This year at PAX Prime, I had hoped to play some finished Fallout 4 (Bethesda) or see some kind of Battlefront (EA) demo, but it seems that wasn’t in the stars. We only got to see an on-screen gameplay cinematics, along with an interesting Doom video montage. Unfortunately, EA isn’t even close to ready for BattleFront demos. No doubt they are focusing on the game, given their steady decline and dismal customer approval ratings in the last year. If I were LucasArts, the last thing I would want is EA to drag my iconic brand through the proverbial mud.

Instead, I found two cutting edge developing virtual reality gaming technologies to add to the want lists: Oculus Rift and HTC Vive. After spending multiple sessions with both, I got a good idea where VR tech is headed and what gaming genres will rock!

Oculus Rift

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The Oculus Rift was still in its infancy last year, yet it still managed to create 2-3 hour wait times to play. This year, there were multiple developer booths featuring variations, including NVIDIA with similar lines. NVIDIA’s demonstrations included two future title games: AirMech, where you get a jet plane/robot vehicle to battle against an invading force; and EVE Valkyrie, for a little interstellar dog fighting.

As you sat in the chair using a standard console game pad, the game arena was literally 360 degrees around you. (Make sure you use a small swivel chair or stool in the future.) For AirMech, you had to be aware of everything going on around you to secure your bases. Valkyrie featured fast-paced teams of orbital dog fighting.

The Rift’s virtual 3D gaming environment made either game much more fun by adding better game aspects typically missed by today’s titles.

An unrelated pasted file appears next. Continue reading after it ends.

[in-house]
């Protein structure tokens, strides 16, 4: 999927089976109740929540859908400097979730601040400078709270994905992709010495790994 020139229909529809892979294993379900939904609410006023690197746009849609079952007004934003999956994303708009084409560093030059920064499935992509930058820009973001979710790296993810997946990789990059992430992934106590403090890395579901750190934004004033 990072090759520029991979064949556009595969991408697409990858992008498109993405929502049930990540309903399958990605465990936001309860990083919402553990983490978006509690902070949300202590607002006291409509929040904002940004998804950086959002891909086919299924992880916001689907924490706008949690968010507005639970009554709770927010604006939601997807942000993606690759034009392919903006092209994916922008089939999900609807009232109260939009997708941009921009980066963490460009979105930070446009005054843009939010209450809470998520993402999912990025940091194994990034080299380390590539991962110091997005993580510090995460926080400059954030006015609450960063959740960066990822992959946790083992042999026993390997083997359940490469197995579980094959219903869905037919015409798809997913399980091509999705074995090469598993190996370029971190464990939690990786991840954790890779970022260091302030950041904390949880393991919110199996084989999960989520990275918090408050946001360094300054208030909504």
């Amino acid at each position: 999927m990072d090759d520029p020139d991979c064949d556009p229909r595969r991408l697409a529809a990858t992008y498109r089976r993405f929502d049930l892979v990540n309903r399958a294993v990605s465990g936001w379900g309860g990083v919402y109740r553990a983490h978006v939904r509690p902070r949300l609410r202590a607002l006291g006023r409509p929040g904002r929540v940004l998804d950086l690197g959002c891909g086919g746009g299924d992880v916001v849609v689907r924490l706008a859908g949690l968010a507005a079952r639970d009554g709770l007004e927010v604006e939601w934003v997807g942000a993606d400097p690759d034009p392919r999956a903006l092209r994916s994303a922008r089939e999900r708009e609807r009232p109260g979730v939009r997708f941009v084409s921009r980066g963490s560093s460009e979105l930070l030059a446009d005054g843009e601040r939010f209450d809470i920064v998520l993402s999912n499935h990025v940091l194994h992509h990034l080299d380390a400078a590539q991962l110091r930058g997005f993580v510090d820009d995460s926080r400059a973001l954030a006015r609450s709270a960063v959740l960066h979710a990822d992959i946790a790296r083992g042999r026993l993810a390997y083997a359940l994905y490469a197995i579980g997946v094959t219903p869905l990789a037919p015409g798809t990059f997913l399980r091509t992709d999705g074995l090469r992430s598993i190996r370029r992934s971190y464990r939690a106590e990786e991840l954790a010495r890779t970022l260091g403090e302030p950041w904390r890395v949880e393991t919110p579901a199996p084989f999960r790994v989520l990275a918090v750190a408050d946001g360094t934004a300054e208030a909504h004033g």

HTC Vive

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To be honest, I was unfamiliar with the HTC Vive until PAX. The technology utilizes a small open room, two hand (wand) controllers, and two wall mounted calibrated laser sensors to experience its full immersive 3D effects. The demo included standing on a shipwreck underwater, watching marine life swim by, creating virtual aerial art, blowing up balloons, fixing a robot, practicing bow and arrow, and interacting with a laboratory room filled with equipment.

Naturally, the HTC Vive opens up huge gaming potential. Not only can we tour epic futuristic worlds, fans of games filled with knights, dragons, and demons may soon be engaged in an epic battle for glory. Imagine games like Doom, Call of Duty, or (hopefully a better) Battlefield that require more virtual interaction.

The Virtual Reality Gaming Conclusion

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So what’s the big deal with virtual reality gaming? VR redefines the 3D gaming experience! Many a gamer will have to relearn the concept of 3D gaming given the 360 interaction. There’s so many fun things going on around you that you’re really going to need to focus in game, especially in hard mode. Ironically, I finally see the benefit of using a game pad controller rather than mouse and keyboard. You need to be free of a desk to get your game on. Still, VR is so much more than just gaming.

There are many potential productive uses for VR technology, such as virtual training or project meetings. It could conceivably help education by offering access to high quality technology content that was once simply out of reach due to high costs. Students could get virtual-hands-on experience that mimics the real world. What student wouldn’t want to attend class in a virtual world that keeps changing?

If you have the opportunity to sample the Oculus Rift or HTC Vive, do it. Open your 3D mind!

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